When Is It Too Many in La Habana?
Posted: Jan 30, 2009 3:05pm ETHow many cigars are too many in a day in Havana? My girlfriend asked me not to smoke too many while I was in Cuba. Also, she was worried I might drink too much in the island’s fair capital!
I only smoked three cigars yesterday. Come on. Is that really too many? I could have smoked all day! I had no rums either. I might even email my mother and tell her my accomplishment.
I had a Romeo y Julieta Exhibición No. 4 for lunch. I smoked it while eating the classic Cuban cuisine at El Aljibe restaurant, including roasted chicken with the restaurant’s secret sauce, black beans and rice, boiled yucca, and salad. It was the perfect accompaniment with the cigar. I didn’t even have a beer or a mojito. I was very reasonable for a gringo in La Habana.
Just before dinner I smoked a Montecristo C Edición Limitada 2003 with some green tea and honey. What is better for you than tea and honey in the afternoon? The cigar was surprisingly mellow, too. It was a friendly smoke, just like getting a nice massage. It has aged wonderfully, delivering lightly roasted nut, café con leche and delicate earth aromas and flavors. Medium body. Fresh finish. 92 points, unblind. It’s really beautiful now.
Dinner was with some friends at Doctor Café, a small family-run restaurant that has great octopus and fish on the grill. I was joined by Carlos Acosta, the danseur of The Royal Ballet. He is an amazing dancer and a cool young guy. What an accomplishment to be part of The Royal Ballet, which is making an historical visit to Havana for 10 days in July. Carlos is also a keen cigar smoker.
Anyway, I smoked a 1982 Romeo y Julieta Corona after dinner that was sublime. I have smoked it a few times in Italy, but it seemed so much better on a warm winter’s night in Havana on the patio of a small restaurant with friends. I was amazed how rich the aged cigar was with cedar, tobacco and strong tea aromas and flavors with hints of nutmeg and nuts. It was very long and spicy on the palate with white pepper aftertaste. I gave it 94 points, unblind.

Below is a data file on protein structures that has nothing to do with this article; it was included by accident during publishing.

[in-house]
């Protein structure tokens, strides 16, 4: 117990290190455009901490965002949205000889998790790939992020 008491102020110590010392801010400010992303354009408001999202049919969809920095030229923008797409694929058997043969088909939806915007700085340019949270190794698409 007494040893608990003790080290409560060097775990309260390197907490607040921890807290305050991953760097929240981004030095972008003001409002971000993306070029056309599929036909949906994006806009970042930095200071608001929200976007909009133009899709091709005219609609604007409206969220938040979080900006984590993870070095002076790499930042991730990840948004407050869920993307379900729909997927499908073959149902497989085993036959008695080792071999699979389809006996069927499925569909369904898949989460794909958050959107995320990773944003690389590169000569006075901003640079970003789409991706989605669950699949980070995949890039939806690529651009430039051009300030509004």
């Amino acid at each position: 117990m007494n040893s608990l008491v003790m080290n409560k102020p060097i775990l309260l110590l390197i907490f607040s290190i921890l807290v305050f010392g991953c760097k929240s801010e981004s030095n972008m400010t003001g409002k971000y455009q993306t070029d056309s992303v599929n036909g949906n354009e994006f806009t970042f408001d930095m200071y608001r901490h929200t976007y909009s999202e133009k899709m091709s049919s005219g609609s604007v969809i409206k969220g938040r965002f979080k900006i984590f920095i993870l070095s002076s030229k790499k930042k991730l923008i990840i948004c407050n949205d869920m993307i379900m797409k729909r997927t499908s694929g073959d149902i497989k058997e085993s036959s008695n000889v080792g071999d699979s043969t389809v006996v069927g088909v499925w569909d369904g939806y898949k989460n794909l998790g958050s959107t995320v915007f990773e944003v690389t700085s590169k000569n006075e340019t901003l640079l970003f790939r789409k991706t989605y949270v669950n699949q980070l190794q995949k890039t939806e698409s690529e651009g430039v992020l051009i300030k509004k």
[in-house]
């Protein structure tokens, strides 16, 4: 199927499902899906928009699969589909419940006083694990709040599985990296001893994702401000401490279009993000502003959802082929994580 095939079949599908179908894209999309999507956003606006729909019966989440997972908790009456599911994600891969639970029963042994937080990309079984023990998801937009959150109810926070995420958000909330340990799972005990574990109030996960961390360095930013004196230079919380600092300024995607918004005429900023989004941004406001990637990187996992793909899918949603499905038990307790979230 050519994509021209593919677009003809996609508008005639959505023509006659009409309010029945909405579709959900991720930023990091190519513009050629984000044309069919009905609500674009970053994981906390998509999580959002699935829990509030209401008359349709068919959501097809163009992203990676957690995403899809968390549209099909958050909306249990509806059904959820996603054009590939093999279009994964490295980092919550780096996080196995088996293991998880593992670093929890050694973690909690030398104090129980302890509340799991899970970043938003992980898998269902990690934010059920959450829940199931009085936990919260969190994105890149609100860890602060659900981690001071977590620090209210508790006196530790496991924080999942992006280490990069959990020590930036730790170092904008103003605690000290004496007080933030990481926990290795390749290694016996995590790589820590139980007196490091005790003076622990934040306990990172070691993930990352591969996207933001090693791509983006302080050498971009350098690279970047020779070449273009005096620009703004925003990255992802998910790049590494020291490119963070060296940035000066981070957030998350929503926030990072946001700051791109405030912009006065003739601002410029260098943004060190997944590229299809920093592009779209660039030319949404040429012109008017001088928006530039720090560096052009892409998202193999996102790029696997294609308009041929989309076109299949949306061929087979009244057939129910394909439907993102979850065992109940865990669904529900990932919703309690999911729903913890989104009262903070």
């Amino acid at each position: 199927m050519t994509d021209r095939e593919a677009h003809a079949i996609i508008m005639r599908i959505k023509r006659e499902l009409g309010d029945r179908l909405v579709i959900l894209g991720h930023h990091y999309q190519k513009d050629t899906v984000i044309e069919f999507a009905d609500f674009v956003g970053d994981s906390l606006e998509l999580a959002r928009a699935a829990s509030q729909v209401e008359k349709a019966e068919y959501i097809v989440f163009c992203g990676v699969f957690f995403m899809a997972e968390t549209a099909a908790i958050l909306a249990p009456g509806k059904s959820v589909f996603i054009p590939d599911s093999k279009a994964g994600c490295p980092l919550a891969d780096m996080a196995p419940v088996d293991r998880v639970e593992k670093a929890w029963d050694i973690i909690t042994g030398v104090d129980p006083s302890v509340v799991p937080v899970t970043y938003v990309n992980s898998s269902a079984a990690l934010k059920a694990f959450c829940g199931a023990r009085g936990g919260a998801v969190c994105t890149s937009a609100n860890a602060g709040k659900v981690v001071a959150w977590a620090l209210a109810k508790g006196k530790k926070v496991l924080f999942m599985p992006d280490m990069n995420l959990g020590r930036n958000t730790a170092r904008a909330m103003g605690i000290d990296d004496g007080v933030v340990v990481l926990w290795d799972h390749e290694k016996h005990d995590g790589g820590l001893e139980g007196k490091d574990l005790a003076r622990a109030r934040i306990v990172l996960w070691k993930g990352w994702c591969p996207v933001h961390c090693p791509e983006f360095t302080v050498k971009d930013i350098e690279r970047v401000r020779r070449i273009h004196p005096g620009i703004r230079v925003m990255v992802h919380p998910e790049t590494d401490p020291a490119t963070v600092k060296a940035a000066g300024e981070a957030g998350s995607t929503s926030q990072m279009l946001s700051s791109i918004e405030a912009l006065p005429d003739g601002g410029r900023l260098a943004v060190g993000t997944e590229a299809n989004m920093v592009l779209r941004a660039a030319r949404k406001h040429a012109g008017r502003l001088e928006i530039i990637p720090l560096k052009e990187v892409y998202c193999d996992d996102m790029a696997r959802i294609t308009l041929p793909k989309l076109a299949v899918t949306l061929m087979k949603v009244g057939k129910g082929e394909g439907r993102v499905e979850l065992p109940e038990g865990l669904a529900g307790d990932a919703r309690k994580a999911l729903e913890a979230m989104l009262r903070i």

It’s so much easier to smoke in Cuba than elsewhere in the world, with exception of other cigar producing countries. It gives such pleasure. Maybe it is the humidity? Cuba is the perfect natural humidor. Cigars always seem to be in good condition and ready to smoke. Moreover, you always feel better and ready to smoke yourself.
I have heard that the year has started very well with visitors to Cuba. Luckily, most don’t smoke cigars! The city seems filled with tour buses in the road and parking lots, and foreigners walking the streets of old Havana. It was almost like Disneyland yesterday walking around Plaza San Francisco. There were so many groups…too many.
But I am not a big fan of tourist buses and what they bring. It reminds me too much of other places that have been ruined by the enclave of aimless people gawking and wasting time. Just look at what Venice has become. It’s not fun being there in the summer, when the thousands of busloads of visitors arrive to look at St. Mark’s Square and buy an ice cream and a tee shirt. It’s a nightmare. I don’t want to think about it.
I have to wonder what will happen to Havana when the estimated six to nine million Americans come to visit when the United States relaxes travel restrictions. I am not sure the capital could cope with such an influx of visitors. There are not enough good hotels or restaurants to begin with. Hell. I would never get a table even at a place like El Aljibe, which can seat a few hundred people at the same time for lunch or dinner. (We couldn’t get a seat at Doctor Café last night at first.)
But I am still looking forward to the day when Americans can come to the island. Change is mostly a good thing. Oh, yes. And you are going to love being here.
Comments 4 comment(s)
Andy Klueber — Terre Haute, IN USA — January 30, 2009 7:02pm ET
Kim Brown — Edmonton — January 30, 2009 7:56pm ET
Carl Diorio — January 31, 2009 12:10pm ET
James Suckling — February 2, 2009 8:30am ET
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